The thing about parents is that they have a tendency to go off without telling you where they’re going.
I put my eighty-something parents on the plane to somewhere in Florida yesterday. I admit, I’m not big on Florida geography. I know Rebecca lives there, it’s warm and sunny in February, and it’s where everyone went in the 1960s morality tale, “Where the Boys Are.” If you have a cell phone number, what more do you need to know about a place?
I tucked my parents into their wheelchairs at the U.S. Air gate and the attendants assured me they would escort my p’s all the way to their seats. They wouldn’t even have to get out and take their shoes off for security, which is worth being eighty-something for, if you ask me. I kissed them goodbye and the last thing I said was, “Call me when you get there.”
That was 10 a.m.
At 5 p.m. my younger brother phoned me to ask if they’d actually gotten on the flight. I said they had. He sounded worried. He said, “Do you think they made it okay?” I assured him. I said, “They’re probably still alive because if they were dead, we’d have heard by now.” He understood that logic and, having registered the fact that they were safe, proceeded to get really mad at my parents. “Don’t you think they should have called to let us know?” This is how we Irish deal with concern—we get pissed off. I said, “I’m thinking this is payback for the years they spent parenting six adolescents.”
At what point did our parents turn into our teenagers? They’re much older than Dennis Hopper so I know they’re not being influenced by that retirement ad he’s doing—the one where he’s sitting in the middle of a highway on a red chair and you’re compelled to keep scrutinizing the image to figure out if he’s stoned or not.
At least, that’s what my sister and I did.
I totally suspect my parents are having as much fun as my own teenagers. Like Wally, they’re living in a lovely community, surrounded by people their own age. They never have to turn the thermostat down, so they can heat the whole outdoors if they want to (I know my father has waited his whole life to be able to do this), and they’re served three squares a day. I actually got confused when I went to visit this retirement center about a month after Wally went to college, and ended up asking the housing director what the meal plan was like.
Like the Snapper, my parents have the tendency to socialize constantly and not check in with me concerning their whereabouts. I get text messages from the Snapper when he’s driving home, five minutes before his Cinderella license kicks in, the way I get phone calls from my parents when they need a ride to the airport. I only know where they all are when they’re in transit, unless they get sick.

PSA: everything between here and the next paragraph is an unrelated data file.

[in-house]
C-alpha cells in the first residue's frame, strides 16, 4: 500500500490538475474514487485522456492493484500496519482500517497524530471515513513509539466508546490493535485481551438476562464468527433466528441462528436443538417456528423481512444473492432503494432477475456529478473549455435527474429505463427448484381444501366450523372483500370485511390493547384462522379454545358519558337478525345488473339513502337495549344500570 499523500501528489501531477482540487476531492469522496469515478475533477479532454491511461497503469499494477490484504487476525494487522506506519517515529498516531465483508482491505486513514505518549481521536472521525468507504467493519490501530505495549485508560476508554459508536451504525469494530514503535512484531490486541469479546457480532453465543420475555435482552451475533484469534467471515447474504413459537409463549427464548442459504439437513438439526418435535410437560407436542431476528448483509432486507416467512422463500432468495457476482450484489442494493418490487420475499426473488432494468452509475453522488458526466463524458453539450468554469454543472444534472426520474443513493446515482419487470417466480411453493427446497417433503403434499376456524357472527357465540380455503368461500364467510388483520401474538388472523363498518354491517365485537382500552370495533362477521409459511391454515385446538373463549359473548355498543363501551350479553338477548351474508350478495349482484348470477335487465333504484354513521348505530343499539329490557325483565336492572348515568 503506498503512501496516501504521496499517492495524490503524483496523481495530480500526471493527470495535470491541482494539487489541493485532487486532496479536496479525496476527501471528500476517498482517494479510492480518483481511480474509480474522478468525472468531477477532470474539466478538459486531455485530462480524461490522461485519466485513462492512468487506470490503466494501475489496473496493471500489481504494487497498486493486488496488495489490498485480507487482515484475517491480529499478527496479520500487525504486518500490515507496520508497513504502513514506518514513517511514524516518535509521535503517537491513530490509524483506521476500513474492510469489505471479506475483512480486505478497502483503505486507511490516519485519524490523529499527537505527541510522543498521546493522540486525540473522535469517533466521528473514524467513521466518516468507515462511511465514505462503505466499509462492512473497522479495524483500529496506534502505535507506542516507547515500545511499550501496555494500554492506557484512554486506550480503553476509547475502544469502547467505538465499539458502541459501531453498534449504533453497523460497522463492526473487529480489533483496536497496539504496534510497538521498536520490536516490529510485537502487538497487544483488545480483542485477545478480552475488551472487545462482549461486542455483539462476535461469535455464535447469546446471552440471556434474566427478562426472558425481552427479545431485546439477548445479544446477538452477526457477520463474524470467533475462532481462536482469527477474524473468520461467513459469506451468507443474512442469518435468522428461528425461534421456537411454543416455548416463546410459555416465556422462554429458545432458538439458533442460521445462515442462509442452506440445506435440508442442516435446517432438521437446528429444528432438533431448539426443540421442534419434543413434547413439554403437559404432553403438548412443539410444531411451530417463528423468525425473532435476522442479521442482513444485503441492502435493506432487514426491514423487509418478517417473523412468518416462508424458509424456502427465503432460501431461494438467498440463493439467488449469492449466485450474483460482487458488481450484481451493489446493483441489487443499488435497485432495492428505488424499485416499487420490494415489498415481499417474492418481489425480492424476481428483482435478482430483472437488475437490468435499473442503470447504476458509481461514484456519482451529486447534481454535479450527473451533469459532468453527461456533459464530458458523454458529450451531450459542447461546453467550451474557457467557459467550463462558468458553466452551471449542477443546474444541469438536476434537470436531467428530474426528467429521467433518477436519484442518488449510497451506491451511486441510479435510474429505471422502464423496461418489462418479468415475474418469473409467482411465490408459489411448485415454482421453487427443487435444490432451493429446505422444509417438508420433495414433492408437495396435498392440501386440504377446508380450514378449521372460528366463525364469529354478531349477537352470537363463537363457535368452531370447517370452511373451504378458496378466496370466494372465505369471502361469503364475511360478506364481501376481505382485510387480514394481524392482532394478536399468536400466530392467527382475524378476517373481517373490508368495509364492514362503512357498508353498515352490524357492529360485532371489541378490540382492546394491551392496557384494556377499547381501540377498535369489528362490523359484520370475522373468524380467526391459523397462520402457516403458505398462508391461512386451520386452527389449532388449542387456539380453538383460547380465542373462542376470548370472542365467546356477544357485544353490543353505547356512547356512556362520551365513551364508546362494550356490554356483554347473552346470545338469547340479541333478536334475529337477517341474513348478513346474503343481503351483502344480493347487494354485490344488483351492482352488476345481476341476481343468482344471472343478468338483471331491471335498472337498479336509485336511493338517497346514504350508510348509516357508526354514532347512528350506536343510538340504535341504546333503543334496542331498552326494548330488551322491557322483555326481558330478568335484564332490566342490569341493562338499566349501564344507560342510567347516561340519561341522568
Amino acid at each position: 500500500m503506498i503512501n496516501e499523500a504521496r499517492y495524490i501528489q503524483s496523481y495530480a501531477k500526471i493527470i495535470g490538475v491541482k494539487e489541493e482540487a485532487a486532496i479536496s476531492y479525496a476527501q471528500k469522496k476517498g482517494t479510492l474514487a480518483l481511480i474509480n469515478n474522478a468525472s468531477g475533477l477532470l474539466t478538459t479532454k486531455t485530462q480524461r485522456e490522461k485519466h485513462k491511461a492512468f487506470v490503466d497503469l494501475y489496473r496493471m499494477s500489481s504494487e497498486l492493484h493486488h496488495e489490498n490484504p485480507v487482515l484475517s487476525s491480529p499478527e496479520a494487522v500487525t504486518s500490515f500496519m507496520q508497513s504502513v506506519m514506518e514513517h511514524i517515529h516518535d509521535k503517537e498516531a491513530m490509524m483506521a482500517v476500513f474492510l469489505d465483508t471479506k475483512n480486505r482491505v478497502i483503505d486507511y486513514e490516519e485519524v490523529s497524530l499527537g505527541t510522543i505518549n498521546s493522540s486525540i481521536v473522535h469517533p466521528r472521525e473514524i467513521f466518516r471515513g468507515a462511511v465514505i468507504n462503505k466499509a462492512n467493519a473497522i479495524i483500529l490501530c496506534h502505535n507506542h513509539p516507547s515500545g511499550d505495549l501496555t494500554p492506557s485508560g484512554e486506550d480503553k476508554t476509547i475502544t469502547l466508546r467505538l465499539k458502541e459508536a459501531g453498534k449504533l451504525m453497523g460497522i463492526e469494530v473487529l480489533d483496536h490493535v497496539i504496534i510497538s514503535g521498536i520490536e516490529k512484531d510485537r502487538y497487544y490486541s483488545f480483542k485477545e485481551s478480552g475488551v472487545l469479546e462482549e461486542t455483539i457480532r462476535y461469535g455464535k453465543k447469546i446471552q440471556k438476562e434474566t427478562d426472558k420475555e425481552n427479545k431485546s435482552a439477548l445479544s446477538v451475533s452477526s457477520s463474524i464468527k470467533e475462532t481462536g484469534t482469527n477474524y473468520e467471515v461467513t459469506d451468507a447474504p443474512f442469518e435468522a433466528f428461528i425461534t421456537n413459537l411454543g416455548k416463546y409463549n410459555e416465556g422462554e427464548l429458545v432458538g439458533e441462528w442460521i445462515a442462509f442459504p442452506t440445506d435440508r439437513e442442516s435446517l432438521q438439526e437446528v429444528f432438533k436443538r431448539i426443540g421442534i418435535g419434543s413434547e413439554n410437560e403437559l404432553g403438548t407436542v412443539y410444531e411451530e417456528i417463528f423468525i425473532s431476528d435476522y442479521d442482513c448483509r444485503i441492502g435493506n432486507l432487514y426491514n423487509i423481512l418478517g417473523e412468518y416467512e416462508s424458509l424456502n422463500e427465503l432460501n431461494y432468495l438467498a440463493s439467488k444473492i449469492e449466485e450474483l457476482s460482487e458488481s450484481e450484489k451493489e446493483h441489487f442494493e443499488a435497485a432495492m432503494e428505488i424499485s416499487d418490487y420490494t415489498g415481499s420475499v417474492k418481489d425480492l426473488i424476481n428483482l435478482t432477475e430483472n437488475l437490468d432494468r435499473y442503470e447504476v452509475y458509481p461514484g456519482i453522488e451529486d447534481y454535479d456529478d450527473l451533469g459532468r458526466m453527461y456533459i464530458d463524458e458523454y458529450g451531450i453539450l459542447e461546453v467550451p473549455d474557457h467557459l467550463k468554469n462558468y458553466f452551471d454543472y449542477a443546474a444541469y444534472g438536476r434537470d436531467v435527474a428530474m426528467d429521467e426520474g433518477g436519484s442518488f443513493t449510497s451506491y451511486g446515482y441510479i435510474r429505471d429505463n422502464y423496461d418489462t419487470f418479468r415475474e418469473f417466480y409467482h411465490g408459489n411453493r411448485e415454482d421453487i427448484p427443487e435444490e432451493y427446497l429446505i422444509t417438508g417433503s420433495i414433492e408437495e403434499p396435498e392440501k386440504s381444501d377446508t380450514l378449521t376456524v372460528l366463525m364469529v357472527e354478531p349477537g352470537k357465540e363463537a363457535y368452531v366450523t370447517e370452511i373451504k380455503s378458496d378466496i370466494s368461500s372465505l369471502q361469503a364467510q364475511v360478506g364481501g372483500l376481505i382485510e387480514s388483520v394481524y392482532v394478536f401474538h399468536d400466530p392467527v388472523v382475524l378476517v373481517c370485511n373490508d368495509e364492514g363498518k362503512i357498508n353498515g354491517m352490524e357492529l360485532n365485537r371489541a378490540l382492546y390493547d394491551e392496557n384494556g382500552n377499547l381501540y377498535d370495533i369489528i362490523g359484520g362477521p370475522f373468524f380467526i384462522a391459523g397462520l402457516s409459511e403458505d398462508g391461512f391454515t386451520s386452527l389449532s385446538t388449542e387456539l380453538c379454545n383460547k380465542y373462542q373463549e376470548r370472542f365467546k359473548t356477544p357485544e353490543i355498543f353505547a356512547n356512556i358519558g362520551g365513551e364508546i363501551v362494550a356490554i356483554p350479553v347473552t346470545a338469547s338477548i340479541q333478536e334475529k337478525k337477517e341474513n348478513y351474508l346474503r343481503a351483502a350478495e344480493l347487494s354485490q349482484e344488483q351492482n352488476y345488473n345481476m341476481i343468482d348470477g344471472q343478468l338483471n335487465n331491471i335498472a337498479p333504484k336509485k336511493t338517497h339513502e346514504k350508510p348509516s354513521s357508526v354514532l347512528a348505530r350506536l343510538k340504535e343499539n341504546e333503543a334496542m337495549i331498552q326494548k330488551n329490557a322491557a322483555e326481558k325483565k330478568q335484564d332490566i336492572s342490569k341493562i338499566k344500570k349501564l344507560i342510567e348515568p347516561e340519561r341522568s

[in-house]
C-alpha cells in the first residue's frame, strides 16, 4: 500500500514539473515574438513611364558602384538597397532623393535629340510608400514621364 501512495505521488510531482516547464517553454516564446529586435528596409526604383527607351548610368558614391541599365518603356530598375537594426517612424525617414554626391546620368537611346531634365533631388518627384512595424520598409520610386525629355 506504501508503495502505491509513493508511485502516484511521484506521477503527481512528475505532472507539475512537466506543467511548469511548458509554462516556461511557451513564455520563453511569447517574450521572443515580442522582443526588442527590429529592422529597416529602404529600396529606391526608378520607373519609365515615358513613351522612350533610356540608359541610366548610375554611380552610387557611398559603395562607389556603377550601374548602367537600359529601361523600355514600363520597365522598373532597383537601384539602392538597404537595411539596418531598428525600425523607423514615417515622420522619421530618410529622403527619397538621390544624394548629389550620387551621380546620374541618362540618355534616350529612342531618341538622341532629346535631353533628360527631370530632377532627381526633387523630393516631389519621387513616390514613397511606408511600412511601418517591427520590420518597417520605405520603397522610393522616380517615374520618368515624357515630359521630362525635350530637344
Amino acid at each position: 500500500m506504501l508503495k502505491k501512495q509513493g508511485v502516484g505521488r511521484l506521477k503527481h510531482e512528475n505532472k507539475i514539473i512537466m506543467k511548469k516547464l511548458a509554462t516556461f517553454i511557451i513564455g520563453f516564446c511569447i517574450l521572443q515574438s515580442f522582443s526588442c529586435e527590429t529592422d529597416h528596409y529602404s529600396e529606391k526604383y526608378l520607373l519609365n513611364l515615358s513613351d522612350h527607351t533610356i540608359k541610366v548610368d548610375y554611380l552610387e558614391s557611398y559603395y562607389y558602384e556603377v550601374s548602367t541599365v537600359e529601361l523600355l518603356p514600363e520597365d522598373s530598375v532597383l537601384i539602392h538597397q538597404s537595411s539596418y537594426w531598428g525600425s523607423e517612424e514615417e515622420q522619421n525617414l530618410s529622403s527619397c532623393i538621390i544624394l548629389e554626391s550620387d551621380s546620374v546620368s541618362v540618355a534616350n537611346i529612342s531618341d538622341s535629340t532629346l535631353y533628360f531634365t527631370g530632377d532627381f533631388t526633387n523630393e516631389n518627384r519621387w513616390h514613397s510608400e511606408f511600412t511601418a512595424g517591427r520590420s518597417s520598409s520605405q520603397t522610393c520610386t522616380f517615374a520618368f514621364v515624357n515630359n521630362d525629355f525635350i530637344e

For instance, today the Snapper is home sick in bed. Ironically with the same flu that grounded my parents last weekend (temporarily). It started last night, right before 24. He knew enough not to interrupt me during my fix, so he let me know, at 8:50 p.m., that he wasn’t feeling well.
I told him to lie down.
According to my mother, we don’t get sick in our family. And frankly, I’ve been up half of the past two nights with menopausal hot flashes that were so fiery I could have easily left the front door open and heated the whole outdoors. So my plan was to actually sleep last night.
The Snapper thoughtfully waited until 10:01 before he began throwing up. He has good aim, so there wasn’t a mess. I made sure he got into bed and solicitously put extra blankets on him, thanking god this had happened early enough in the evening.
At 11 p.m. I went to bed. At 11:15 he threw up again, this time all over his blankets and in such a way that I wondered, briefly, how I had survived single parenting two pre-schoolers.
I cleaned up, put him back to bed, threw in a load of laundry, and went back to bed. He was sick again at 1 a.m. He left the towel on the bathroom floor. At 4 he was up moaning. I turned off my alarm and checked on him. He wasn’t sick—he just wanted to be, the way we all did at 4 a.m. after some party in college (perhaps this is why F. Scott Fitzgerald wrote, “It is always 4 a.m. in the darkness of the soul.” I believe he drank a lot, too).
At 6 a.m. I woke to the sound of pounding something. I groggily lifted my head from the pillow and listened as the Snapper ran up and down the stairs, they way he used to for wrestling. I called out, “What the hell are you doing?” and he explained that he was running up and down the stairs to try and make himself throw up again. I don’t recall reading about this technique in any of Fitzgerald’s books, but I could check in with my mother whenever I hear from her, because she, too, is a big fan of F.Scott.
I told the Snapper to go back to bed.
My mother called at 8:30 in the morning. I said crossly, “Thanks a hell of a lot for checking in. No one has any idea where you are, I’ve had hot flashes so intense they could heat up the state of Florida, the Snapper’s been up all night throwing up, I have two deadlines today, and I’m so deliriously tired that all I can think about is F. Scott Fitzgerald.”
She said, “The Snapper got sick? We don’t get sick in our family. Are you sending him to school today?”
I said, “Where are you?!”
I could hear her asking my father where in Florida they were.
She said, “Somewhere.”
And I said, “I’m keeping the Snapper home—at least I’ll know where he is.”